Good evening, fellow Toastmasters. Let me share with you a story about a weight-lifting competition between an ant and an elephant. The ant lifted a match while the elephant lifted a log. But to my surprise, the ant won the game because it was appreciated that by lifting stuff eight times heavier than itself was almost a mission impossible.
We, ordinary people, are like ants; tiny and insignificant compared to the size of the universe; having very slim chances to be able to lift a "log." As slim as building a space shuttle, walking on the moon, predicting the coming of a hurricane or even buying a gorgeous new house for your family. But we are winners as long as we can lift our own "matches"; something thought to be "impossible".
Years ago, I attended a national English competition in China, and luckily enough survived until the finals. I was so amazed by the other competitors because they were so much more advanced than I was. You surely can imagine how frustrated I was. Later on, I learned that most of the competent competitors I admired came from very highly ducated families. Some of their fathers were translators, interpreters, professors from renowned universities or even mentors of PHD programs. My parents were only ordinary people who could not speak a single word of English. They were elephants, I was an ant. Smile and confidence came back to my face; I began to feel so proud for myself and my parents. Because their girl was competing with professors’ children. Wasn't that worth a toast? Though I did not win any major prizes from this competition, I still regarded myself as a winner. I had lifted my "match", isn't it something?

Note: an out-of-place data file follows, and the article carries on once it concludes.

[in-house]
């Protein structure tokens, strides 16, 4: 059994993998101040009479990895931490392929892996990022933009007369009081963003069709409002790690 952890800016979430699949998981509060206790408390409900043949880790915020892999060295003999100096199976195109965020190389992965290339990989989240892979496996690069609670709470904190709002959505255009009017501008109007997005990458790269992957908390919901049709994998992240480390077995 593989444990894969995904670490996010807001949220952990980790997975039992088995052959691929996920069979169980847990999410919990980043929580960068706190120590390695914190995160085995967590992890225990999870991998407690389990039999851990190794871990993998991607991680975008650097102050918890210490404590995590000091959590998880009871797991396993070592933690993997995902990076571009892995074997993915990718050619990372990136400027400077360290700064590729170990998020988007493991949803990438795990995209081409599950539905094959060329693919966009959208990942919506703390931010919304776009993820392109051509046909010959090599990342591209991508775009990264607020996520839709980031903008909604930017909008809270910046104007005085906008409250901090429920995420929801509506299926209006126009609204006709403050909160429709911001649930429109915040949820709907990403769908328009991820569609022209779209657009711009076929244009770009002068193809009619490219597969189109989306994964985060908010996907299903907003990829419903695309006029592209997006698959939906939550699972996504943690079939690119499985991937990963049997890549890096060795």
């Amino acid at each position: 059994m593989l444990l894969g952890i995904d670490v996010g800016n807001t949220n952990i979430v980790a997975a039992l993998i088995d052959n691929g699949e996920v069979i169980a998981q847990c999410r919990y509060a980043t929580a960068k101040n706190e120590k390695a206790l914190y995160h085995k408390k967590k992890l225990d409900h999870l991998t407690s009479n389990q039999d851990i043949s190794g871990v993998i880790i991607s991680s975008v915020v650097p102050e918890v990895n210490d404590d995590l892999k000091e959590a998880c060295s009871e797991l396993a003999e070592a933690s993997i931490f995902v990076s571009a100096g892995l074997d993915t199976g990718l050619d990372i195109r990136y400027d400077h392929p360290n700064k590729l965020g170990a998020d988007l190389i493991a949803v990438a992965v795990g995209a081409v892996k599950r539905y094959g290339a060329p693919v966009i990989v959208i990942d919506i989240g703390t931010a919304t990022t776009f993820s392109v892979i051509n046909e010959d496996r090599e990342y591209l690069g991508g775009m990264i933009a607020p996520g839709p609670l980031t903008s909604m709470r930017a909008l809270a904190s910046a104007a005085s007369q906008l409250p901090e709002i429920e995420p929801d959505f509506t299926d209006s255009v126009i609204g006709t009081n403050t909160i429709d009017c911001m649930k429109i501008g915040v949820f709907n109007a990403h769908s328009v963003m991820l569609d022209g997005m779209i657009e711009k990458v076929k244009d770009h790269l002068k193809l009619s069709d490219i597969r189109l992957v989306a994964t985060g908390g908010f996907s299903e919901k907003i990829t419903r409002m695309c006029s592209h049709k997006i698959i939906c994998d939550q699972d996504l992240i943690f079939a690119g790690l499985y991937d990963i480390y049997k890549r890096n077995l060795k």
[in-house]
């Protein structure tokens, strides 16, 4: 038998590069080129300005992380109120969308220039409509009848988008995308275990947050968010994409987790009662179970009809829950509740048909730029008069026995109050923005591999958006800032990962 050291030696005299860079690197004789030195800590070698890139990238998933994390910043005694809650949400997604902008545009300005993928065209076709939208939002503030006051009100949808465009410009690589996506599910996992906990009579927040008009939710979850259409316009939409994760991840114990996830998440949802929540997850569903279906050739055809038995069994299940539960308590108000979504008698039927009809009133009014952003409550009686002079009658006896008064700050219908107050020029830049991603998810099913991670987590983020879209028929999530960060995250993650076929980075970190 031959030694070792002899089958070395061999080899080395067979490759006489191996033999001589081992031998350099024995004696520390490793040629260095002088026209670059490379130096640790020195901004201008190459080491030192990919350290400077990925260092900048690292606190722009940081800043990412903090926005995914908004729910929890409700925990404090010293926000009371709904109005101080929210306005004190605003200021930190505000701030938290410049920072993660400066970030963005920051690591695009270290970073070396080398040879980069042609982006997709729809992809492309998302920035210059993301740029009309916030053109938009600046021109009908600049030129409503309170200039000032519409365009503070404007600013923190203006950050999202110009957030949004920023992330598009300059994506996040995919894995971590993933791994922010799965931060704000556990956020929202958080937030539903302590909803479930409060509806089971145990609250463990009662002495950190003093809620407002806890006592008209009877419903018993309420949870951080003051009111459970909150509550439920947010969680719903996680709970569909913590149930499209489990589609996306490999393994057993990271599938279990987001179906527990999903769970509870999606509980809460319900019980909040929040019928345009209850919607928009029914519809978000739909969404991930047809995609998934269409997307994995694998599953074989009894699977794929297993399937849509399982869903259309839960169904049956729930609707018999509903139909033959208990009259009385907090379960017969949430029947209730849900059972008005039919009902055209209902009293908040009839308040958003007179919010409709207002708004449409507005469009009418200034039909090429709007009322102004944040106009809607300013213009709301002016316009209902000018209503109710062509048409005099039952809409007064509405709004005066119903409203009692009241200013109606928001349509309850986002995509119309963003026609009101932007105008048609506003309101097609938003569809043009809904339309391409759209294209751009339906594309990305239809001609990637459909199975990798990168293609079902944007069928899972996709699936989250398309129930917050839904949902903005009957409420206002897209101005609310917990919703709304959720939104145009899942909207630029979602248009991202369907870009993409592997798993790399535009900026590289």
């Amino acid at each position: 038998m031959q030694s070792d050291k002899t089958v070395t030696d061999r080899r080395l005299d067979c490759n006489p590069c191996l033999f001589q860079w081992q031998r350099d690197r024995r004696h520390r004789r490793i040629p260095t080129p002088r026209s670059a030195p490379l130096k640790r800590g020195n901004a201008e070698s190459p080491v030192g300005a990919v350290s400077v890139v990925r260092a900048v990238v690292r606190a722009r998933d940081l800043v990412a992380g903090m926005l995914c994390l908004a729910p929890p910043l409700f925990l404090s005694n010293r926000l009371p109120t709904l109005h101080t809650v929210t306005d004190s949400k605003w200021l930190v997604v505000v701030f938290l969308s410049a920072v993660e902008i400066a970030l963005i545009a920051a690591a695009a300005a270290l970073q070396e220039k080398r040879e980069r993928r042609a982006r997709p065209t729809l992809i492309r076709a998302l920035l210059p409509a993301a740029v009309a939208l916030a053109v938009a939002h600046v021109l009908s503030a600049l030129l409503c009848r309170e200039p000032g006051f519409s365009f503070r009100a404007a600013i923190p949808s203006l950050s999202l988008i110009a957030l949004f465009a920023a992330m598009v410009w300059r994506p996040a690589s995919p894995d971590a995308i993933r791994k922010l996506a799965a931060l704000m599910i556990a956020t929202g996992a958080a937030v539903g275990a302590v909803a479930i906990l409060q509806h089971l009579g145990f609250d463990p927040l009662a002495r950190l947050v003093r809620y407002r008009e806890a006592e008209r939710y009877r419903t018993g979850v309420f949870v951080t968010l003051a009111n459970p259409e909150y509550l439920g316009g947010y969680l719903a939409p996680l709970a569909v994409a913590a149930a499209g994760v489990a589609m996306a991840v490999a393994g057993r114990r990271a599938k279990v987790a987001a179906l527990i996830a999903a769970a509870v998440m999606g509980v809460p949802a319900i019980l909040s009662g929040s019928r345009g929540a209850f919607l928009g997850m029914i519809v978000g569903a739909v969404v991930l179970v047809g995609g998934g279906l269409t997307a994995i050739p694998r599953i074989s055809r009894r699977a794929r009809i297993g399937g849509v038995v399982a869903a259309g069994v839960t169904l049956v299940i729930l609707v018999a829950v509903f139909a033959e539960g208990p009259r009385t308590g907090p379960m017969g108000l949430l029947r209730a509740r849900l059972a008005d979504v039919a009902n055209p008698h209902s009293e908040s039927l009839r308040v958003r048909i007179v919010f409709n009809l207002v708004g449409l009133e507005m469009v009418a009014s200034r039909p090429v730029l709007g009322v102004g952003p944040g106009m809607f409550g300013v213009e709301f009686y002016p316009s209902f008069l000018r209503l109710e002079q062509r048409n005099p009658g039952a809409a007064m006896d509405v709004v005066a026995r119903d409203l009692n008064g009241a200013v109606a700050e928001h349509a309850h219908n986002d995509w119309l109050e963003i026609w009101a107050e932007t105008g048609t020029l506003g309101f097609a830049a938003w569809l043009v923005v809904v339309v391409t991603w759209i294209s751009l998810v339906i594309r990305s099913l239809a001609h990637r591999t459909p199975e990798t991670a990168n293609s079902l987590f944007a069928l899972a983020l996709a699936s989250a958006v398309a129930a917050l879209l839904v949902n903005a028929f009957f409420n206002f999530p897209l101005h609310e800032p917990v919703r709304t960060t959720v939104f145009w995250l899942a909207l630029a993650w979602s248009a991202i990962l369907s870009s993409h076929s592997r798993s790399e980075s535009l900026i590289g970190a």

Fellow toastmasters, do you have your own "matches" to lift? Yes, of course you do. After a day's tiresome work, after finishing a tough talk with your boss or customers, with your head fully loaded with thoughts of how to help your children, your family and you still find time to come to the Toastmasters meeting every time. You still stick to your plan to finish your goal of transforming yourself into a successful communicator and leader. You are persevering to lift a match that not anyone can lift.
Ordinary people, who take on and accomplish tasks that are beyond than themselves, become extra ordinary themselves. Your winning is not judged by size.
In the end, please allow me to share with you this poem BE THE BEST OF WHATEVER YOU ARE by Douglas Malloch.
If you can’t be a pine on the top of the hill,
Be a scrub in the valley, but be
The best little scrub by the side of the rill;
Be a bush if you can’t be a tree.
If you can’t be a bush be a bit of the grass,
And some highway happier make;
If you can’t t be a muskie then just be a bass,
But the liveliest bass in the lake!
We can’t all be captains, we’ve got to be crew,
There’s something for all of us here,
There’s big work to do, and there’s lesser to do,
And the task you must do is the near.
If you can’t be a highway then just be a trail,
If you can’t be the sun be a star;
It isn’t by size that you win or you fail,
Be the best of whatever you are!
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